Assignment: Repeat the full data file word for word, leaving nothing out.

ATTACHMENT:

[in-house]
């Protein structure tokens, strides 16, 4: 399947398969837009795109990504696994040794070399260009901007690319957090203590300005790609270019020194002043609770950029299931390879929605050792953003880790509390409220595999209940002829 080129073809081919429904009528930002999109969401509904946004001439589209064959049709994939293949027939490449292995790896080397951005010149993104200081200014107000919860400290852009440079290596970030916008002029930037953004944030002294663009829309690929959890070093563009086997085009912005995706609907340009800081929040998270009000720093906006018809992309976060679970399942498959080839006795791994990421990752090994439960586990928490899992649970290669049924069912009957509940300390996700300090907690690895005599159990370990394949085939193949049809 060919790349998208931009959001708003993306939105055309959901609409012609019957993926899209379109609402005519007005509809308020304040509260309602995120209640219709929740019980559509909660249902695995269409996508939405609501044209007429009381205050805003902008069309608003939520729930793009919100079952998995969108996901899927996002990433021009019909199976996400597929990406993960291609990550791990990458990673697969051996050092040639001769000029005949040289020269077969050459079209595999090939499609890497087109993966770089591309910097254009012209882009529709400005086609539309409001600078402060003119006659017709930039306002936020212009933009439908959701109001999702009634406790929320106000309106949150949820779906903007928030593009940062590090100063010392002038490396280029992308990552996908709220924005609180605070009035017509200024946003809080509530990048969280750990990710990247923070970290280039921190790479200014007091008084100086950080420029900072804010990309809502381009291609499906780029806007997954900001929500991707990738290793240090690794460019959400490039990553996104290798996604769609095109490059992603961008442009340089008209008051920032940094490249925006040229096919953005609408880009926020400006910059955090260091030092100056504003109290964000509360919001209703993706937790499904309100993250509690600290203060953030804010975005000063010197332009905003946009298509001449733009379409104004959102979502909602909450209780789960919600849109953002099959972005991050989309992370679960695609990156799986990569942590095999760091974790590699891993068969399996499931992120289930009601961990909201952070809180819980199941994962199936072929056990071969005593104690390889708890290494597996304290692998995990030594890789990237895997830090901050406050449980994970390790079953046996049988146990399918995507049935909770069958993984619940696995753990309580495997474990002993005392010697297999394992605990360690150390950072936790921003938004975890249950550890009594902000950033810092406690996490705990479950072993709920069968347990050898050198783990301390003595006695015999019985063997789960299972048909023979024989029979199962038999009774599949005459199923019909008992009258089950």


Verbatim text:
[in-house]
């Protein structure tokens, strides 16, 4: 399947398969837009795109990504696994040794070399260009901007690319957090203590300005790609270019020194002043609770950029299931390879929605050792953003880790509390409220595999209940002829 080129073809081919429904009528930002999109969401509904946004001439589209064959049709994939293949027939490449292995790896080397951005010149993104200081200014107000919860400290852009440079290596970030916008002029930037953004944030002294663009829309690929959890070093563009086997085009912005995706609907340009800081929040998270009000720093906006018809992309976060679970399942498959080839006795791994990421990752090994439960586990928490899992649970290669049924069912009957509940300390996700300090907690690895005599159990370990394949085939193949049809 060919790349998208931009959001708003993306939105055309959901609409012609019957993926899209379109609402005519007005509809308020304040509260309602995120209640219709929740019980559509909660249902695995269409996508939405609501044209007429009381205050805003902008069309608003939520729930793009919100079952998995969108996901899927996002990433021009019909199976996400597929990406993960291609990550791990990458990673697969051996050092040639001769000029005949040289020269077969050459079209595999090939499609890497087109993966770089591309910097254009012209882009529709400005086609539309409001600078402060003119006659017709930039306002936020212009933009439908959701109001999702009634406790929320106000309106949150949820779906903007928030593009940062590090100063010392002038490396280029992308990552996908709220924005609180605070009035017509200024946003809080509530990048969280750990990710990247923070970290280039921190790479200014007091008084100086950080420029900072804010990309809502381009291609499906780029806007997954900001929500991707990738290793240090690794460019959400490039990553996104290798996604769609095109490059992603961008442009340089008209008051920032940094490249925006040229096919953005609408880009926020400006910059955090260091030092100056504003109290964000509360919001209703993706937790499904309100993250509690600290203060953030804010975005000063010197332009905003946009298509001449733009379409104004959102979502909602909450209780789960919600849109953002099959972005991050989309992370679960695609990156799986990569942590095999760091974790590699891993068969399996499931992120289930009601961990909201952070809180819980199941994962199936072929056990071969005593104690390889708890290494597996304290692998995990030594890789990237895997830090901050406050449980994970390790079953046996049988146990399918995507049935909770069958993984619940696995753990309580495997474990002993005392010697297999394992605990360690150390950072936790921003938004975890249950550890009594902000950033810092406690996490705990479950072993709920069968347990050898050198783990301390003595006695015999019985063997789960299972048909023979024989029979199962038999009774599949005459199923019909008992009258089950």